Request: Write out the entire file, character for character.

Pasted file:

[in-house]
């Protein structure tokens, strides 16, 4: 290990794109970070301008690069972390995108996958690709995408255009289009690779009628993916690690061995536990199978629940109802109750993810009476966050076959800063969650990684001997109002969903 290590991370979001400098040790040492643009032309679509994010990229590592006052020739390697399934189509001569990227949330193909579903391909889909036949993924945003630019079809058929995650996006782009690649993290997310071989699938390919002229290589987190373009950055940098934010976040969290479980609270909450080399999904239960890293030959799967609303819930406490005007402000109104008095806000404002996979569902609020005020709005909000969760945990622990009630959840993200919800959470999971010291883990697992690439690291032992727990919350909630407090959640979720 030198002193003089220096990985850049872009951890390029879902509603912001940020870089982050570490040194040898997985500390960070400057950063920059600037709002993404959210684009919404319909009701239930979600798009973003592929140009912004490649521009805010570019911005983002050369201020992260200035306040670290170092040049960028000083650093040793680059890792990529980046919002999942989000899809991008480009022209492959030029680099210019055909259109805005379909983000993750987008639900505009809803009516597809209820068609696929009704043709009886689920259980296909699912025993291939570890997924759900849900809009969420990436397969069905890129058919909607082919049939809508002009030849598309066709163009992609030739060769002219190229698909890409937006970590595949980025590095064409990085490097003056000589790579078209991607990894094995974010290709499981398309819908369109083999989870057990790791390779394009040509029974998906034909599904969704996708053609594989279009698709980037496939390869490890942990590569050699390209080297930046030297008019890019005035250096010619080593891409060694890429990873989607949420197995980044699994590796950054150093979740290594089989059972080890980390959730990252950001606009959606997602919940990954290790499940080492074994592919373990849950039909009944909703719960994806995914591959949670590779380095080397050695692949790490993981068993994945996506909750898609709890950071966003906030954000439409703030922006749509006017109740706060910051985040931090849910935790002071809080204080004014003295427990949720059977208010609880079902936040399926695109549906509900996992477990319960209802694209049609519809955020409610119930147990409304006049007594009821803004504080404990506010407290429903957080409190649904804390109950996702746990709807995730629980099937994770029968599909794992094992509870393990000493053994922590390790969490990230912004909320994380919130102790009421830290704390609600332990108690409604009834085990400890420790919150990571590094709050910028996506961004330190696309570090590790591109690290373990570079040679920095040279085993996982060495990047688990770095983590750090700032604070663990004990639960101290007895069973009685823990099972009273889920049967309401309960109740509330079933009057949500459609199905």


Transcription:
[in-house]
């Protein structure tokens, strides 16, 4: 290990794109970070301008690069972390995108996958690709995408255009289009690779009628993916690690061995536990199978629940109802109750993810009476966050076959800063969650990684001997109002969903 290590991370979001400098040790040492643009032309679509994010990229590592006052020739390697399934189509001569990227949330193909579903391909889909036949993924945003630019079809058929995650996006782009690649993290997310071989699938390919002229290589987190373009950055940098934010976040969290479980609270909450080399999904239960890293030959799967609303819930406490005007402000109104008095806000404002996979569902609020005020709005909000969760945990622990009630959840993200919800959470999971010291883990697992690439690291032992727990919350909630407090959640979720 030198002193003089220096990985850049872009951890390029879902509603912001940020870089982050570490040194040898997985500390960070400057950063920059600037709002993404959210684009919404319909009701239930979600798009973003592929140009912004490649521009805010570019911005983002050369201020992260200035306040670290170092040049960028000083650093040793680059890792990529980046919002999942989000899809991008480009022209492959030029680099210019055909259109805005379909983000993750987008639900505009809803009516597809209820068609696929009704043709009886689920259980296909699912025993291939570890997924759900849900809009969420990436397969069905890129058919909607082919049939809508002009030849598309066709163009992609030739060769002219190229698909890409937006970590595949980025590095064409990085490097003056000589790579078209991607990894094995974010290709499981398309819908369109083999989870057990790791390779394009040509029974998906034909599904969704996708053609594989279009698709980037496939390869490890942990590569050699390209080297930046030297008019890019005035250096010619080593891409060694890429990873989607949420197995980044699994590796950054150093979740290594089989059972080890980390959730990252950001606009959606997602919940990954290790499940080492074994592919373990849950039909009944909703719960994806995914591959949670590779380095080397050695692949790490993981068993994945996506909750898609709890950071966003906030954000439409703030922006749509006017109740706060910051985040931090849910935790002071809080204080004014003295427990949720059977208010609880079902936040399926695109549906509900996992477990319960209802694209049609519809955020409610119930147990409304006049007594009821803004504080404990506010407290429903957080409190649904804390109950996702746990709807995730629980099937994770029968599909794992094992509870393990000493053994922590390790969490990230912004909320994380919130102790009421830290704390609600332990108690409604009834085990400890420790919150990571590094709050910028996506961004330190696309570090590790591109690290373990570079040679920095040279085993996982060495990047688990770095983590750090700032604070663990004990639960101290007895069973009685823990099972009273889920049967309401309960109740509330079933009057949500459609199905």